Adam Frisch concedes in Colorado District 3 as Lauren Boebert declares victory
Democrat Adam Frisch has conceded the race for Colorado’s 3rd Congressional District.
In streamed remarks, Frisch said he called Rep. Lauren Boebert to concede Friday morning. And he said he was proud of his campaign, which drew support not just from Democrats, but also Republicans and unaffiliated voters across the vast district.
“Our plan from the very start was to build a tri-partisan coalition, and we did that in the face of deep national skepticism that we could do this,” he said. “We do not have to let hate win, but we can come together and talk about issues that are important or individual lives in our communities. We have more in common than we differ.”
Final numbers continue to trickle in but Frisch currently trails Republican incumbent Rep. Lauren Boebert by less than 600 votes.
The closeness of the race took many in the political world by surprise, given Boebert’s national profile and the fact that Republicans hold a 9 point advantage in the district. It’s Colorado’s most expansive congressional seat, spanning western and southern Colorado and including cities such as Pueblo and Grand Junction.
Boebert’s narrow margin means the state is required to order an automatic recount.
However, no Colorado recount in recent memory has resulted in more than a few dozen votes being reassigned, and those are usual cases of poorly marked ballots where human judges have to try to interpret the voter’s intent (or, recently, because a county found ballots it failed to count the first time).
Noting that history, Boebert took to Twitter to declare her win Thursday evening.
"With this victory, and with Republicans in control of the House of Representatives, we can focus on the issues that actually matter most, including getting inflation under control, increasing our domestic energy supply, securing the southern border, and being as a strong check on the White House," Boebert said in a video shot in front of the U.S. Capitol.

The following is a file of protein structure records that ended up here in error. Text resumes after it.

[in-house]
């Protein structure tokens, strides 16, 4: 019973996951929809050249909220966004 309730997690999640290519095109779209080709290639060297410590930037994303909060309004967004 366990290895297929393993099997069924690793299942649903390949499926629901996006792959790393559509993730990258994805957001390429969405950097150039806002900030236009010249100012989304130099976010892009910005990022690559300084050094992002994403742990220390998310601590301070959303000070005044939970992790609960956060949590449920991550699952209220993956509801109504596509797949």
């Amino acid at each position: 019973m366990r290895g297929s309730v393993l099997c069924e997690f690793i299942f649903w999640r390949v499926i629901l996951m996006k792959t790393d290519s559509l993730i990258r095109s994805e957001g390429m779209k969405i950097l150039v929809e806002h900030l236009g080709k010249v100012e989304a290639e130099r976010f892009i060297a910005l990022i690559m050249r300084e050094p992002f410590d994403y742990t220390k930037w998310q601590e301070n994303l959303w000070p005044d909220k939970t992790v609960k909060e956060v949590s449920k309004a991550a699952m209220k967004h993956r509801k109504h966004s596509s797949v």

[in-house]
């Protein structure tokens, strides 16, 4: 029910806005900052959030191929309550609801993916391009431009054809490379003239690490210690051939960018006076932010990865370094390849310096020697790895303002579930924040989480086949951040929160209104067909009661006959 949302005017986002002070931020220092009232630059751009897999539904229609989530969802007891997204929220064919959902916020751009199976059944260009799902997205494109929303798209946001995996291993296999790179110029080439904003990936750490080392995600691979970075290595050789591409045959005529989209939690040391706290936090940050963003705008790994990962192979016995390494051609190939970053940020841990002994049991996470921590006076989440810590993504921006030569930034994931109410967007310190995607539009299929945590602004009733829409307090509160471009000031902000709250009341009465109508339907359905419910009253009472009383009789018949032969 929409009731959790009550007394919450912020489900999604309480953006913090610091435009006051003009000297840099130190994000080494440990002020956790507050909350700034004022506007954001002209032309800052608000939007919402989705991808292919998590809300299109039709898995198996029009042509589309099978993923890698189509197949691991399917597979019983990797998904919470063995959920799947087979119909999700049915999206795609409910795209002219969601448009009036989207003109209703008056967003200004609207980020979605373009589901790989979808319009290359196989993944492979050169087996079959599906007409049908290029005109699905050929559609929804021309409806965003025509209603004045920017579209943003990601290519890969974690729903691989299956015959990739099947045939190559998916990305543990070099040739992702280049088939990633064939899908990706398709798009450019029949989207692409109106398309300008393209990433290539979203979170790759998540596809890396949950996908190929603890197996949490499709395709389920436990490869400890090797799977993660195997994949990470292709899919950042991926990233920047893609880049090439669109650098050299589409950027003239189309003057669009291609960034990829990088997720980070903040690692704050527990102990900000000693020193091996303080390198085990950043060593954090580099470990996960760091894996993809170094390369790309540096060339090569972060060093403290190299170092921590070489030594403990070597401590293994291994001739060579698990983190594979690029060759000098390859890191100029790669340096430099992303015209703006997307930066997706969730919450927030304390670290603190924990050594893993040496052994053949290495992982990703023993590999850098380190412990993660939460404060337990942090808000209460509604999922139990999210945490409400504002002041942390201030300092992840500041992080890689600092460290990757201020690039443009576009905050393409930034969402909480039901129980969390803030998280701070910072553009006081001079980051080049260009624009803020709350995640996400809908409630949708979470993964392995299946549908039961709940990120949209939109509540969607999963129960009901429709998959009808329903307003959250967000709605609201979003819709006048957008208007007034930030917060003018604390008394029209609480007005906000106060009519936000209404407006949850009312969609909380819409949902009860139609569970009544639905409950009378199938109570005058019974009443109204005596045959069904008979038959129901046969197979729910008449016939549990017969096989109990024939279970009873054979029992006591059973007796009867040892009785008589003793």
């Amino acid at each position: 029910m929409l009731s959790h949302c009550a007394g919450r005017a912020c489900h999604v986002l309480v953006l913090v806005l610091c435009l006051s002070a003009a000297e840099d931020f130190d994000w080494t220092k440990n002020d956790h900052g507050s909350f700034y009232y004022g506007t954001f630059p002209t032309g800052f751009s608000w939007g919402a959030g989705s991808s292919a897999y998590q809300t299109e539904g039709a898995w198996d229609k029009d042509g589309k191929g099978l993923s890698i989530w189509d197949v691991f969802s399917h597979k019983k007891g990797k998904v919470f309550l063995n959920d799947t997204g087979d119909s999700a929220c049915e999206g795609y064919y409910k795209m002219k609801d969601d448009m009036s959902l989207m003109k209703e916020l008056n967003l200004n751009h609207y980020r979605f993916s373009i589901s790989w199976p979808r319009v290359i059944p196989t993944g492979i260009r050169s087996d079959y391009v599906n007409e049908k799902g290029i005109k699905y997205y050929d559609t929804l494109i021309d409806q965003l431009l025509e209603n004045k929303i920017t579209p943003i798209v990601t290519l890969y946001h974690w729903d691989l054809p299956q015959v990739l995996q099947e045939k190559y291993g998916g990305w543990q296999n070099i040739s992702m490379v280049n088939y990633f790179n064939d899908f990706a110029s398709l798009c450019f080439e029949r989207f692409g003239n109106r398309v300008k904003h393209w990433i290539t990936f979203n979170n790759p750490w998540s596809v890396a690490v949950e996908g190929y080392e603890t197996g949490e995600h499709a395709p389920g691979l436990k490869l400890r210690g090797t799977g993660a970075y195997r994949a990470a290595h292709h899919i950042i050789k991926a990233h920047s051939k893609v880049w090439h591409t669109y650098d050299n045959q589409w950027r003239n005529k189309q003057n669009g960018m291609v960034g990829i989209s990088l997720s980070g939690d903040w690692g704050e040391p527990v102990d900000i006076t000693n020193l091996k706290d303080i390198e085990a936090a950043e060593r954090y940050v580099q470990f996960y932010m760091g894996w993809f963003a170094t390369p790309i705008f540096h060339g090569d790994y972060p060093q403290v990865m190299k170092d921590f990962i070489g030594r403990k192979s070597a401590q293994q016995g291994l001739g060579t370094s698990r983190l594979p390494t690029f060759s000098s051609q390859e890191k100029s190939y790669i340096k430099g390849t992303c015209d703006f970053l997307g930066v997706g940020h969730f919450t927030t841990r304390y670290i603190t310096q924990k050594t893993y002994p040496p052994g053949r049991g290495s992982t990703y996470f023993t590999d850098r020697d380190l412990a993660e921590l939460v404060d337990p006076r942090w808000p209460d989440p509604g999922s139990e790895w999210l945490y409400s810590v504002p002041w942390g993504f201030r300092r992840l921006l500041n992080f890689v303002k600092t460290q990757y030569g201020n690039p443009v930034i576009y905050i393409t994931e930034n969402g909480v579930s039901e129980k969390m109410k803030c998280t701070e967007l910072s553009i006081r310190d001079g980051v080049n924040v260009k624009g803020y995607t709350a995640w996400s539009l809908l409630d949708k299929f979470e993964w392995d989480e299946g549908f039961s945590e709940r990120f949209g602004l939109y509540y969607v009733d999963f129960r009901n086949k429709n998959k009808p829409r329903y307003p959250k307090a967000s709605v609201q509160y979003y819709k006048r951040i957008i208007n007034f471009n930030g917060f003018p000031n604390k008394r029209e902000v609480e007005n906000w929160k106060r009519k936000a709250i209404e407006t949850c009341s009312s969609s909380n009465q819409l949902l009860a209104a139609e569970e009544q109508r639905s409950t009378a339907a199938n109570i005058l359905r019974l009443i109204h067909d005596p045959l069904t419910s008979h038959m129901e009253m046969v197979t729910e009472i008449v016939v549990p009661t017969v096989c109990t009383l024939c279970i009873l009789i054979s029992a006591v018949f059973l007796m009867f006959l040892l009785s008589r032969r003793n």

"Come January,” Boebert promised, “you can be certain of two things: I will be sworn in for my second term as your congresswoman, and Republicans will finally turn Pelosi's House back into the people's house."
In his concession speech, Frisch said he supports conducting the recall as a way of showing the reliability of Colorado’s election system, but that he also didn’t expect it to yield new results.
“Colorado elections are safe, accurate, and secure,” said Frisch, adding it would be unethical for his campaign to continue accepting money from supporters. “Please save your money for your groceries, your rent, your children, and for other important causes in organizations.”
The razor-thin result means that Colorado’s 3rd District is likely to be back in the national spotlight in two years, as Democrats try to seize the opportunity to build on Frisch’s close showing and Republicans bolster Boebert’s hold on the office.
And the facts in that race could end up being the same: On Thursday evening, Frisch filed the paperwork to run again in 2024.
More 3rd Congressional District coverage:
- Wait, so why is it taking so long to count votes in Colorado? Here’s why — and other ballot counting questions, answered.
- Frisch is a moderate Democrat and former Aspen City Council member. He made a centrist pitch to voters as he faced an uphill battle in District 3.
- Read our full November 2022 interview with Adam Frisch. He talked about ballot curing, voter turnout and whether he’s "Democratic enough."
- As final vote counts came in on Thursday, Nov. 17, it appeared that the race was headed to a recount. Boebert led by just 551 votes, pushing the count under the threshold for an automatic recount.
- Efforts from both parties to reach voters who needed to cure their uncounted ballots quickly ramped up. Some voters felt like all the calls, emails and even door-knocking bordered on harassment, while others were pleased to be at the center of things.
- Who made Lauren Boebert’s reelection so tough? It wasn’t the result of a tsunami of Democratic voters. In the 3rd Congressional district, Democrats were about 3% less likely to vote than Republicans.
This is a developing story and will be updated.
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